Sugar King Park’s Katori Shrine celebrates its 100th anniversary


The Katori Shrine on Saipan marks its 100th anniversary this year, and the occasion was celebrated Saturday at the Sugar King Park on Middle Road.

The event was attended by representatives of numerous agencies, including the Marianas Visitors Authority, government officials, Saipan Mayor Marian DLG Tudela, Chief Priest Shoji Takahashi of the Katori Jingu Shrine in Chibu Prefrecture, and members of the Japanese Society of the NMI.

A program was later held at the Fiesta Resort and Spa’s World Café at 11:30am, during which plaques of appreciation were presented to representatives of the Katori Jingu Shrine.

Saturday’s celebration of the shrine’s 100th anniversary gave community members a chance to look back and think on the history of Saipan.

The Katori Shrine was originally built in 1914. It was moved from a small hill to its current location, the Sugar King Park in 1931 and was renamed the Saipan Shrine. It was burned to the ground during World War II.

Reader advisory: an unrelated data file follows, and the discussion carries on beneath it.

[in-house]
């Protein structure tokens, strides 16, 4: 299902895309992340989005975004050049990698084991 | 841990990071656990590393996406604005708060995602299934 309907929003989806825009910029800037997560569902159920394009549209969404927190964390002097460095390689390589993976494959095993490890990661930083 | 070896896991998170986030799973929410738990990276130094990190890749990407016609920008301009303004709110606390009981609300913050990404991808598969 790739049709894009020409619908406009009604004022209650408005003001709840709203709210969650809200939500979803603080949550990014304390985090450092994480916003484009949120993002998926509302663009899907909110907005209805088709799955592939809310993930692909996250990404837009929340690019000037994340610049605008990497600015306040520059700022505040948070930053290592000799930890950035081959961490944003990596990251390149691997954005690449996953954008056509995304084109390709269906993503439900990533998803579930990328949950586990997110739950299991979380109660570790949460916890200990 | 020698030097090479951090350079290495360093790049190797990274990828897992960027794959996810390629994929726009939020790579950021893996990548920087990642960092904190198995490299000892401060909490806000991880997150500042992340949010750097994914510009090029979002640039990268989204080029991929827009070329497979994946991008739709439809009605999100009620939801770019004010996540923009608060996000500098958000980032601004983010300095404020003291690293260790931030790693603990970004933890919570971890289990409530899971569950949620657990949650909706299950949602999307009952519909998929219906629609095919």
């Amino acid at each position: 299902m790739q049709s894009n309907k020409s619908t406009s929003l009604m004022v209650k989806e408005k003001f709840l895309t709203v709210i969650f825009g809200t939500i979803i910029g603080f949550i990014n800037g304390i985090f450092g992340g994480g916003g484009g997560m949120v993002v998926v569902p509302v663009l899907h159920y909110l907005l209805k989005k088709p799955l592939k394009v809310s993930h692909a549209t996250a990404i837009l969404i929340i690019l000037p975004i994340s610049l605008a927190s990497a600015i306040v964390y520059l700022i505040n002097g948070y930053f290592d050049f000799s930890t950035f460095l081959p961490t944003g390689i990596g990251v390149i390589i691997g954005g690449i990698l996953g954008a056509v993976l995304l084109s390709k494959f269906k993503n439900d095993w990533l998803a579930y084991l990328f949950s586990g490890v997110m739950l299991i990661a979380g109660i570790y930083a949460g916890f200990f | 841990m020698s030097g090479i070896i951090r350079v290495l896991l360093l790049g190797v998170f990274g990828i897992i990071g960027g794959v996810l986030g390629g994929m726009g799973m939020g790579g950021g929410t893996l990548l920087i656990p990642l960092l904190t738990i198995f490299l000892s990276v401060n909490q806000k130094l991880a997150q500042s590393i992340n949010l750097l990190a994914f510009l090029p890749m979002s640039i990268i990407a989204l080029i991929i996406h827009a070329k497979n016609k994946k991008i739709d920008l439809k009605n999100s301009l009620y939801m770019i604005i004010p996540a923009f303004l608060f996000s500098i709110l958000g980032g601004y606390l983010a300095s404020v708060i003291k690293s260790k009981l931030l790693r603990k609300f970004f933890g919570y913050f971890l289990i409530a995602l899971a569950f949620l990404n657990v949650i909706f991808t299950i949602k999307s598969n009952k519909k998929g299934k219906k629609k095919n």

Forty years after the end of the war, through the efforts of the Katori Shrine Association of Japan and the cooperation of the government of Saipan, the shrine was rebuilt. The reconstruction was completely accomplished in 1985 and the shrine was renamed the Saipan Katori-Jinja Shrine.

Since then, the celebration of the Saipan Katori Shrine and memorial service for those who died in the war have been held every year in October.

Katori-Jingu Shrine Chief Priest Takahashi said it was the first shrine built in the South Sea Islands.

In their message, Gov. Eloy S. Inos and Lt. Gov. Jude U. Hofschneider said the Katori Shrine on Saipan has given the island’s Shinto practitioners a place to pray and worship for the last 100 years.

“As the only Katori Shrine outside of Japan, we thank High Priest Takahashi for making the pilgrimage to visit it and our island,” Inos stated in his letter.

Tudela said she was very pleased to join the KJA and the Japanese Society of the NMI in marking the shrine’s 100th anniversary.

“It is truly a very special one, as it signifies that the very strong bond between Japan and the NMI is still intact, that their culture, belief, and relationship persevered for a century, despite the ups and downs of human progression,” Tudela said.

Jayson Camacho | Reporter
Jayson Camacho covers community events, tourism, and general news coverages. Contact him at

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